The authors tackle the idea that what seems like a big task (it is) would not necessarily be an expensive one, considering the bottom line returns. They lay out a foundation: new teams may not necessarily be required to implement a digital revolution within the company. Have current commercial teams break down the data to collect, putting each point through testing.
The authors as industry professionals, both technical and non-technical, want CEOs and department heads to recognize the accessibility of AI and the reward for the simple process of implementation.
Businesses typically shy away from revolutionizing technology, preferring to wait for everyone else to make it worth their while. The book Innovator's Dilemma is all about this. Even as artificial intelligence and big data continues to prove itself through companies like Ant Financial, business in general remains skeptical.
Is this tech as revolutionary and inevitable as the Industrial Revolution? The authors would debate in the affirmative. They embrace the idea that the AI economy is pretty much “infinitely scalable” and that “self-reinforcing loops” of learning and networking encourage enhanced returns. Another book on revolutionizing an industry is Alibaba: The House That Jack Ma Built.
A David Sarnoff Professor of Business Administration at Harvard Business School, Marco Iansiti’s expertise lies in digital innovation with a focus on business and strategy, and operating model transformation.
He is also the head of Harvard’s Technology and Operations Management Unit. He works with Global 1000 companies, guiding their digital strategy and transformation. Prof. Iansiti’s research has covered Facebook, Amazon, Google, IBM, and Microsoft.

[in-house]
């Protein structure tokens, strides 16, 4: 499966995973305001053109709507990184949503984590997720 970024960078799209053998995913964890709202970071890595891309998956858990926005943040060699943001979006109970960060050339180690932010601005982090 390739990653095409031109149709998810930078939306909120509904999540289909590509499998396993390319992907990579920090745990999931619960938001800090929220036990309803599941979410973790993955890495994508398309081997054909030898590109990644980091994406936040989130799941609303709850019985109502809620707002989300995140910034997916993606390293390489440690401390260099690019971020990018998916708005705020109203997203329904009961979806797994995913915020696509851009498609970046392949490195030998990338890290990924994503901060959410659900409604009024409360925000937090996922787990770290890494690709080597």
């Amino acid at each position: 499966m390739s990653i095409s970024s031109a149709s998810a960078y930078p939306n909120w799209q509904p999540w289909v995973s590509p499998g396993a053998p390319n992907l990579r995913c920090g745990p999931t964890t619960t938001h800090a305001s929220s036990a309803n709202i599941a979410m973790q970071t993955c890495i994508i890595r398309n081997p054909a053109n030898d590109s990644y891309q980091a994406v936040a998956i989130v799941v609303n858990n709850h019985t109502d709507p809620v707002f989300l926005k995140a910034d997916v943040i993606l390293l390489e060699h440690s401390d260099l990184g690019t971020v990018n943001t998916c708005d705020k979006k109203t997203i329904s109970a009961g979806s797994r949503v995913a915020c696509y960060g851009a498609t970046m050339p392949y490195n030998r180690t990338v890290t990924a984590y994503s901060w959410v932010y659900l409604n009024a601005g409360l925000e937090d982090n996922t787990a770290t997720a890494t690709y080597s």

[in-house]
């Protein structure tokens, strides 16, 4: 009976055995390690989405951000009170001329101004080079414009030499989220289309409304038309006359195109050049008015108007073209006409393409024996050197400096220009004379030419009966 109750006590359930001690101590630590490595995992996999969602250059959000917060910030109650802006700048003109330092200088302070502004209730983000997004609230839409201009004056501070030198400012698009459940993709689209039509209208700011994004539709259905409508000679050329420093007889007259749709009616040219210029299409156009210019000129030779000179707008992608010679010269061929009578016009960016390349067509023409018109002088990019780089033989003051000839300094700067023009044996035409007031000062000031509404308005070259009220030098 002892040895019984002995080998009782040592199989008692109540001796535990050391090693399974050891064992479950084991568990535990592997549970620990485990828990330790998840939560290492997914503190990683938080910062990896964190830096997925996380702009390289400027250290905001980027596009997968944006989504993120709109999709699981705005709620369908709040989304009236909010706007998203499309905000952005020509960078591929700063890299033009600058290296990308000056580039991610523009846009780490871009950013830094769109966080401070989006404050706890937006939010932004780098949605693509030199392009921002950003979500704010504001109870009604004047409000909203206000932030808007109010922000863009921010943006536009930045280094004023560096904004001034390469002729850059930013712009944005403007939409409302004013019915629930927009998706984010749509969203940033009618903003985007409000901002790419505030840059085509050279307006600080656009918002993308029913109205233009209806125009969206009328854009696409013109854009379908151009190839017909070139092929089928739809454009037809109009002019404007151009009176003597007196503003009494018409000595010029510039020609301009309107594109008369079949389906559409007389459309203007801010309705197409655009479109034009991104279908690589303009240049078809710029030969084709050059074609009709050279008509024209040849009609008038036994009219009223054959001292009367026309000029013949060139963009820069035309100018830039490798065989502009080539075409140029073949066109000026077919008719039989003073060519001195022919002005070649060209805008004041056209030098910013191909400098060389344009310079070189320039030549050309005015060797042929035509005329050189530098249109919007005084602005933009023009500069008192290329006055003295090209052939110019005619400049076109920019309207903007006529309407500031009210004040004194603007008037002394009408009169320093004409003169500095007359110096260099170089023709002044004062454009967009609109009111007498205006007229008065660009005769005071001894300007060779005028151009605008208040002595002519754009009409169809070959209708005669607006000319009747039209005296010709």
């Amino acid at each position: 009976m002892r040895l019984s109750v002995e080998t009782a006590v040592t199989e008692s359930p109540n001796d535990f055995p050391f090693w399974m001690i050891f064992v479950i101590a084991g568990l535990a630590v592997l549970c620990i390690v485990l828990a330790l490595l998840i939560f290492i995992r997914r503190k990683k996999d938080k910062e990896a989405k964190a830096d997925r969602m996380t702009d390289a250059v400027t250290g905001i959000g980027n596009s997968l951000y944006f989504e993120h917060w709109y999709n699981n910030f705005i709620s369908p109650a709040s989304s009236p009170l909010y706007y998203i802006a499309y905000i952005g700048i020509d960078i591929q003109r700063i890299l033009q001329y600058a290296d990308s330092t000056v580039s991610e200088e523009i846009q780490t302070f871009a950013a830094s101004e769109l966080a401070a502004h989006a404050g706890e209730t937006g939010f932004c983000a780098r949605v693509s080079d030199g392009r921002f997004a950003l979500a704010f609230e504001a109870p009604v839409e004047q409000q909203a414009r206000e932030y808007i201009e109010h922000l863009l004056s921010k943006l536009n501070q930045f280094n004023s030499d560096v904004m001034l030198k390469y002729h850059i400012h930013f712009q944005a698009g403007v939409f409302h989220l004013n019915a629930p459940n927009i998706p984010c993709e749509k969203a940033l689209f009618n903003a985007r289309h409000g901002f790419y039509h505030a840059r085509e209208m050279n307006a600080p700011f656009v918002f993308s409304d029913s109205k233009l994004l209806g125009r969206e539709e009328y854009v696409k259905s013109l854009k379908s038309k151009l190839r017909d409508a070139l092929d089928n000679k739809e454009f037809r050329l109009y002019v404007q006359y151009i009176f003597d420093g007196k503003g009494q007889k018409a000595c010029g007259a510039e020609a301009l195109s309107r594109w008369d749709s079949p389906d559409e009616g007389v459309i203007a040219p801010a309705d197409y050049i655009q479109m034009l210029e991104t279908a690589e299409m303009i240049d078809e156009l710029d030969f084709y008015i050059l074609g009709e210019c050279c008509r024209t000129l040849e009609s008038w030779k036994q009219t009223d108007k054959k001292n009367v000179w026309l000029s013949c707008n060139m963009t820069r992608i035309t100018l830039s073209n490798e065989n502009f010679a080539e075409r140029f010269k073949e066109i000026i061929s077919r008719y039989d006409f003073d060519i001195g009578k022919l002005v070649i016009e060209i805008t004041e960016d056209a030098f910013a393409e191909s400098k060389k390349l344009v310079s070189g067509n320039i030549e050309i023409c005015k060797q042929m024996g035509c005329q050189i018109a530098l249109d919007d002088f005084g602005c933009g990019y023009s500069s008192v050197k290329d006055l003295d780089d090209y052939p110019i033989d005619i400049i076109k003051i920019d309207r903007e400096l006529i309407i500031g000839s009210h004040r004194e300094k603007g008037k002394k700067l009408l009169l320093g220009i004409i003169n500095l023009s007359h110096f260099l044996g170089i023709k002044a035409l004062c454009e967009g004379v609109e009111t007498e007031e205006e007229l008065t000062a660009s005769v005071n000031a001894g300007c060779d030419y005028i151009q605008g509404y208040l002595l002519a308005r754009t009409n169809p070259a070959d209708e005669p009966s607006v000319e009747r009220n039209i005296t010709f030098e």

His Other Books
Of the more than 100 cases, articles, and notes from the author, highlights include "The Truth About Blockchain" (with Karim Lakhani), "The Ecology of Strategy" (with Roy Levien), "Managing Our Hub Economy," and "Digital Ubiquity," Each of these pieces, published in Harvard Business Review, was distinguished a top ten article of the year.
Karim R. Lakhani is Harvard Business School’s Charles E. Wilson Professor of Business Administration as well as a Dorothy and Michael Hintze Fellow. Codirector and founder of the Laboratory for Innovation Science at Harvard, Prof. Lakhani is principal investigator for Harvard’s Institute for Quantitative Social Science at the NASA Tournament Laboratory.
He is also faculty cofounder for Harvard’s Digital Initiative. Chair of the Harvard Business Analytics Program, his specialties are innovation and technological management.
He’s authored case studies and articles on the changing nature of companies and the workplace, and digital economy. He coedited Open Innovation and Perspectives on Free and Open Source Software, and Revolutionizing Innovation: Users, Communities.
In his portfolio is over 100 articles and case studies, including research published in Wired, The Boston Globe, Inc., BusinessWeek, The New York Academy of Sciences Magazine, The Washington Post, Science, Fast Company, and The Economist.